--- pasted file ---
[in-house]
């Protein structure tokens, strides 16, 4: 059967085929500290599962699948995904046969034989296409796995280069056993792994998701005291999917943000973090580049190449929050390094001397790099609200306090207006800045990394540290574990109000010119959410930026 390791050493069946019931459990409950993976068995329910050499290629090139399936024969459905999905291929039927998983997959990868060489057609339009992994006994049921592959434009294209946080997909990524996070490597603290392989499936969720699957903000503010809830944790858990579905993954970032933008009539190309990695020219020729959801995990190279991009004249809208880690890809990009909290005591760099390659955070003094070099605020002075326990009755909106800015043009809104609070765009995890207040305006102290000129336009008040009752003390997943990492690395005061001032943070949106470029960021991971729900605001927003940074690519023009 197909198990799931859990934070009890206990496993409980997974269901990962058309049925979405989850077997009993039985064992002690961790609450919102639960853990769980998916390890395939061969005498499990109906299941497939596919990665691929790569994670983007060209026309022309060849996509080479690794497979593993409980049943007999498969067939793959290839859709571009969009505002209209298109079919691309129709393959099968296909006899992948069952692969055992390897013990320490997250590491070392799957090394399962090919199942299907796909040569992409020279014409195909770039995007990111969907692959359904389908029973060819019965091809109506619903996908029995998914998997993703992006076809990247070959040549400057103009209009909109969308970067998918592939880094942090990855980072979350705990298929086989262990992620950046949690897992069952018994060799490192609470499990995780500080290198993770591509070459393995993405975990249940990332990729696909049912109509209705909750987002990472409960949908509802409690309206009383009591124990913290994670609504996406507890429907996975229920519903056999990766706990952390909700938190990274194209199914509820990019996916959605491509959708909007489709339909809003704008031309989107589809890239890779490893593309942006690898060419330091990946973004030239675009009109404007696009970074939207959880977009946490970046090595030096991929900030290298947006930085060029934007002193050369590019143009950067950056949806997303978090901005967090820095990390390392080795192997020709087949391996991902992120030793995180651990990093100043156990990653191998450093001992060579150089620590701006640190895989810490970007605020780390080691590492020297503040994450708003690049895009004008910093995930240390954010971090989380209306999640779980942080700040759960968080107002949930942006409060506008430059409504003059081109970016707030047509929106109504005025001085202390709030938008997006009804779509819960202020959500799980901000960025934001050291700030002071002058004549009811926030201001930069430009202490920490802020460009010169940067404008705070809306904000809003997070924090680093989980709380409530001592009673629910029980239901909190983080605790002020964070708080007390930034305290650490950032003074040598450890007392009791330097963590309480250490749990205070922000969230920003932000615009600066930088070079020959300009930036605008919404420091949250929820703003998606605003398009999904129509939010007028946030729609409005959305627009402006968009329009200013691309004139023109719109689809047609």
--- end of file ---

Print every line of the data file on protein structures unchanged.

[in-house]
């Protein structure tokens, strides 16, 4: 059967085929500290599962699948995904046969034989296409796995280069056993792994998701005291999917943000973090580049190449929050390094001397790099609200306090207006800045990394540290574990109000010119959410930026 390791050493069946019931459990409950993976068995329910050499290629090139399936024969459905999905291929039927998983997959990868060489057609339009992994006994049921592959434009294209946080997909990524996070490597603290392989499936969720699957903000503010809830944790858990579905993954970032933008009539190309990695020219020729959801995990190279991009004249809208880690890809990009909290005591760099390659955070003094070099605020002075326990009755909106800015043009809104609070765009995890207040305006102290000129336009008040009752003390997943990492690395005061001032943070949106470029960021991971729900605001927003940074690519023009 197909198990799931859990934070009890206990496993409980997974269901990962058309049925979405989850077997009993039985064992002690961790609450919102639960853990769980998916390890395939061969005498499990109906299941497939596919990665691929790569994670983007060209026309022309060849996509080479690794497979593993409980049943007999498969067939793959290839859709571009969009505002209209298109079919691309129709393959099968296909006899992948069952692969055992390897013990320490997250590491070392799957090394399962090919199942299907796909040569992409020279014409195909770039995007990111969907692959359904389908029973060819019965091809109506619903996908029995998914998997993703992006076809990247070959040549400057103009209009909109969308970067998918592939880094942090990855980072979350705990298929086989262990992620950046949690897992069952018994060799490192609470499990995780500080290198993770591509070459393995993405975990249940990332990729696909049912109509209705909750987002990472409960949908509802409690309206009383009591124990913290994670609504996406507890429907996975229920519903056999990766706990952390909700938190990274194209199914509820990019996916959605491509959708909007489709339909809003704008031309989107589809890239890779490893593309942006690898060419330091990946973004030239675009009109404007696009970074939207959880977009946490970046090595030096991929900030290298947006930085060029934007002193050369590019143009950067950056949806997303978090901005967090820095990390390392080795192997020709087949391996991902992120030793995180651990990093100043156990990653191998450093001992060579150089620590701006640190895989810490970007605020780390080691590492020297503040994450708003690049895009004008910093995930240390954010971090989380209306999640779980942080700040759960968080107002949930942006409060506008430059409504003059081109970016707030047509929106109504005025001085202390709030938008997006009804779509819960202020959500799980901000960025934001050291700030002071002058004549009811926030201001930069430009202490920490802020460009010169940067404008705070809306904000809003997070924090680093989980709380409530001592009673629910029980239901909190983080605790002020964070708080007390930034305290650490950032003074040598450890007392009791330097963590309480250490749990205070922000969230920003932000615009600066930088070079020959300009930036605008919404420091949250929820703003998606605003398009999904129509939010007028946030729609409005959305627009402006968009329009200013691309004139023109719109689809047609």